Skip to main content
You have permission to edit this article.
Home security company agrees to pay Wyoming $100k in door-to-door sales settlement

Home security company agrees to pay Wyoming $100k in door-to-door sales settlement

  • Updated
  • 0
Scales of justice

A company that sells home security systems will pay the state $100,000 as part of a settlement of alleged wrongdoings by the business’ door-to-door salespeople.

The Wyoming Attorney General’s office came to the agreement with Vivint Inc. after a multi-year review of the company’s door-to-door sales practices, the attorney general’s office announced in a news release Friday.

“After that investigation, the Attorney General alleged that Vivint misrepresented the discounted price of its equipment and installation, failed to provide timely refunds after consumers cancelled within the three-day cancellation period provided by the Consumer Protection Act, and engaged in unlawful door-to-door sales tactics,” according to the office’s website.

As part of the agreement, the company has reformed its sales practices to meet state laws that protect consumers from high-pressure door-to-door sales. The state’s Customer Protection Act allows a customer to cancel most purchases made from a door-to-door salesperson within three days and receive a full refund. The seller then must refund the customer’s money within 10 days.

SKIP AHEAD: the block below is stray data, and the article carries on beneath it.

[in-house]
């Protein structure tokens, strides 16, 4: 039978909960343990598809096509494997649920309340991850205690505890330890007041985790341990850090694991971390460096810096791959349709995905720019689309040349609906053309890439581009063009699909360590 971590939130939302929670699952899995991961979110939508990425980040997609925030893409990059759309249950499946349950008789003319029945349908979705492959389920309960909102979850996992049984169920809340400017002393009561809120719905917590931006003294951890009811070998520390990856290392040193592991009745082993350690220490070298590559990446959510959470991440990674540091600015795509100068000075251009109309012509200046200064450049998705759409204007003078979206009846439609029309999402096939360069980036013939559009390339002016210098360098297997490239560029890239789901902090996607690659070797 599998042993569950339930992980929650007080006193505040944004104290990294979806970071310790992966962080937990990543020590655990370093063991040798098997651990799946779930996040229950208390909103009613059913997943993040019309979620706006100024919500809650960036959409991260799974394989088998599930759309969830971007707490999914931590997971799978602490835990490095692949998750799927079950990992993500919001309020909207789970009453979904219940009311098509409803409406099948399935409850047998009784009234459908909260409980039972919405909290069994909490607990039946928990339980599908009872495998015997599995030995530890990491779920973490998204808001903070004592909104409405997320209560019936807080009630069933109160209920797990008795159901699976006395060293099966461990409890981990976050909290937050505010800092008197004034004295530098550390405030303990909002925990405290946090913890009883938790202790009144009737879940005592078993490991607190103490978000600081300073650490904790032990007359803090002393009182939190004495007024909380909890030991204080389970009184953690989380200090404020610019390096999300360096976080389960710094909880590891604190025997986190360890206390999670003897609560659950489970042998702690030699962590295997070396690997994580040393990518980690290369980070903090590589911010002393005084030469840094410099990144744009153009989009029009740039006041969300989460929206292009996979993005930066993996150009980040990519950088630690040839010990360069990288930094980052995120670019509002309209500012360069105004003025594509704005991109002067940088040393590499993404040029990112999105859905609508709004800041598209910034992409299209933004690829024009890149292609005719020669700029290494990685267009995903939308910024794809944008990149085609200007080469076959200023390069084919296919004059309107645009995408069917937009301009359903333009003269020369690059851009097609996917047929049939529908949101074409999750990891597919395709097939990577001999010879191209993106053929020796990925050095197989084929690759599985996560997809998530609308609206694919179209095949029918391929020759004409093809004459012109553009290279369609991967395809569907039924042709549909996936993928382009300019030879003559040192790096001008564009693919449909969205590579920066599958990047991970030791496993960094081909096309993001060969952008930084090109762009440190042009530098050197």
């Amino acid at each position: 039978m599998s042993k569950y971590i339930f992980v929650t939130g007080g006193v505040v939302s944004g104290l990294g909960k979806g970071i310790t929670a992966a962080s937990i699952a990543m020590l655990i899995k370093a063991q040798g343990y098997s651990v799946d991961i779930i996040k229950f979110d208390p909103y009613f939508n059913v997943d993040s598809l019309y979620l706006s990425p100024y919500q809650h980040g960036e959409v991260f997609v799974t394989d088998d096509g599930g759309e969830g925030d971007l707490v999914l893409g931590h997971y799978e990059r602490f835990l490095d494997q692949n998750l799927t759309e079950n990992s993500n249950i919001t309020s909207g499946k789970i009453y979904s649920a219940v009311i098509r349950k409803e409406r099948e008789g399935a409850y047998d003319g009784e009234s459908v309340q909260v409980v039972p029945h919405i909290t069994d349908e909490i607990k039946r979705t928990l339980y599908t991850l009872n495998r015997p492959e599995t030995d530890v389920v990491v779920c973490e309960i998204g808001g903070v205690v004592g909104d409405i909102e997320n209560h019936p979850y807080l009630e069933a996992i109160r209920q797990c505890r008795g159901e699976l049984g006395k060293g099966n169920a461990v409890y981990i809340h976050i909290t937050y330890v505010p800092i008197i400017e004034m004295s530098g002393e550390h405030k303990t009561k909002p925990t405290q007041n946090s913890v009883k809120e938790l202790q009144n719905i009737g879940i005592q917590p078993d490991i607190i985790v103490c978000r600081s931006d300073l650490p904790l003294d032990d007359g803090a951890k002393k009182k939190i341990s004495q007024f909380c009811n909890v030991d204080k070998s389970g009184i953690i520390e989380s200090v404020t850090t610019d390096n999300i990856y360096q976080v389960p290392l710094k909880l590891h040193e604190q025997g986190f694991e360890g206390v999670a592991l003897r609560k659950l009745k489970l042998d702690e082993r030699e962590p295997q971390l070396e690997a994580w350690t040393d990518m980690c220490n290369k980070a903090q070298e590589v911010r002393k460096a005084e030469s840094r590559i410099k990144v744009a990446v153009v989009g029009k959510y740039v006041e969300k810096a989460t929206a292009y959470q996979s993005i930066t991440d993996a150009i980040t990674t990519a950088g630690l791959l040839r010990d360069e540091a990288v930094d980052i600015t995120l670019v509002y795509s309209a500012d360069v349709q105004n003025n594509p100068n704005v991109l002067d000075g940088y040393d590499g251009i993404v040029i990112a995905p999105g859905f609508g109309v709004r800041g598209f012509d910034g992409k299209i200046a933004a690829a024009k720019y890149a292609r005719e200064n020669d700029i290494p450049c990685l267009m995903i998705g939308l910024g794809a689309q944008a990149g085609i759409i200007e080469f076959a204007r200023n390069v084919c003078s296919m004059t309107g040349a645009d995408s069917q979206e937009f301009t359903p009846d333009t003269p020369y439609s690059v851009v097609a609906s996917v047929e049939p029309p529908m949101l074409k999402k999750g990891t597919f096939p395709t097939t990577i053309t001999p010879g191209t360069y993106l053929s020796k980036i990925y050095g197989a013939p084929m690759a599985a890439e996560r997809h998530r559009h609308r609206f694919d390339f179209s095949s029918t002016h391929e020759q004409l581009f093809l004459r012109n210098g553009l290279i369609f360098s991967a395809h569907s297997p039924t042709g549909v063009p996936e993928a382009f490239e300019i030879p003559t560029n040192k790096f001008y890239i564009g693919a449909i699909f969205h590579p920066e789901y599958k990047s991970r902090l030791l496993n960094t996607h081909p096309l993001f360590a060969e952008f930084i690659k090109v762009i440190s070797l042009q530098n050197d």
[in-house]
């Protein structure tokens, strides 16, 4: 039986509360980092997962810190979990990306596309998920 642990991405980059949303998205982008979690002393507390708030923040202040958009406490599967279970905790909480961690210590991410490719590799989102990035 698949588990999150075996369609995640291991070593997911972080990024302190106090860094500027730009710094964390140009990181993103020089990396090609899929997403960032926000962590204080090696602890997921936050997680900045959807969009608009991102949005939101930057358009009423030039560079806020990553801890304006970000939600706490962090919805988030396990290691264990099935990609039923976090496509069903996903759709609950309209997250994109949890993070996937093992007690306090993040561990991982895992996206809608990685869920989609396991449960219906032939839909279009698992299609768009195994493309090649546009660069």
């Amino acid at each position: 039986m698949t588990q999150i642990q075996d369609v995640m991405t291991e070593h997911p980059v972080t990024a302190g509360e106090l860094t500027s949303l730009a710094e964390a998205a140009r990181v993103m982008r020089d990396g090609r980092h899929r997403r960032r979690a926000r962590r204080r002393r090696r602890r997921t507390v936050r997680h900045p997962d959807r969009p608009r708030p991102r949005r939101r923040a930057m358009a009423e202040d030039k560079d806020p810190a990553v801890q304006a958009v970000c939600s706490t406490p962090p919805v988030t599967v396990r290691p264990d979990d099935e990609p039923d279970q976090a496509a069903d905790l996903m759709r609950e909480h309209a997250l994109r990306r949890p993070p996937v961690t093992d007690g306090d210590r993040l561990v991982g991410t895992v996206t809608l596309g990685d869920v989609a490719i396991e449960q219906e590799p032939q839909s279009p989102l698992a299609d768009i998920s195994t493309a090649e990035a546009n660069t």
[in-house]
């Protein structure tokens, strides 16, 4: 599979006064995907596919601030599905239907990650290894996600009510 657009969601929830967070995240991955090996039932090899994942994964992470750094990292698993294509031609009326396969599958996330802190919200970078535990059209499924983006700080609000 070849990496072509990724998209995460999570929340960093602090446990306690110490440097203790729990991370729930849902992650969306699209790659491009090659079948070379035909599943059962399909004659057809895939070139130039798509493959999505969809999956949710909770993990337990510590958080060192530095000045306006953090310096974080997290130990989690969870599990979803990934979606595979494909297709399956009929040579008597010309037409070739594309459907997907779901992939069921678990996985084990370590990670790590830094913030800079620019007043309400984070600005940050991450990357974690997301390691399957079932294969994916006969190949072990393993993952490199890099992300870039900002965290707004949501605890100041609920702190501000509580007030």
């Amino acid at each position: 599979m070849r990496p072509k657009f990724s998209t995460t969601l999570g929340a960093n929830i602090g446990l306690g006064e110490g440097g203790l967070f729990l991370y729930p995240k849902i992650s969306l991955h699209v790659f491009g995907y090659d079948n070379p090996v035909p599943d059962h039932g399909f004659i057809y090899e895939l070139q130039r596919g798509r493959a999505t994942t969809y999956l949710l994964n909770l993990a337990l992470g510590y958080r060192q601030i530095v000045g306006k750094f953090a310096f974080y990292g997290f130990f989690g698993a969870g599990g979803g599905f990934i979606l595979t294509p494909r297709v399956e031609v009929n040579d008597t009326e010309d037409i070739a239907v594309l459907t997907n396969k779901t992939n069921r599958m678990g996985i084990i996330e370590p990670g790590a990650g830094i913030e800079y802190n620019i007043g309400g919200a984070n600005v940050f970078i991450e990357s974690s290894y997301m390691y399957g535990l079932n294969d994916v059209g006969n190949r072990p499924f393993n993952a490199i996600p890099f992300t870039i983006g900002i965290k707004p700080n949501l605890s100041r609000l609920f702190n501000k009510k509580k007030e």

The law also makes it illegal to use “unfair and deceptive” sale practices. It also mandates that salespeople must leave a potential customer’s home if asked and cannot knock on a door if the home posts a no solicitation sign.

The settlement did not include a finding that Vivint broke any laws.

The company’s settlement follows previous settlements from 18 individual Vivint salespeople who allegedly violated those laws in 2015, according to the news release.

“If you have concerns about the conduct of any door-to-door salesperson, please contact our Consumer Protection Unit,” Wyoming Attorney General Peter Michael said in a news release. “Wyoming law safeguards the right to enjoy the peace and privacy of your own home without unreasonable interruptions from aggressive door-to-door salespeople who ignore no solicitation signs, solicit during late evening hours, and refuse to leave when asked. This right must be respected.”

Follow crime and courts reporter Elise Schmelzer on Twitter @eliseschmelzer


Be the first to know

* I understand and agree that registration on or use of this site constitutes agreement to its user agreement and privacy policy.

Related to this story

Most Popular

Get up-to-the-minute news sent straight to your device.


News Alerts

Breaking News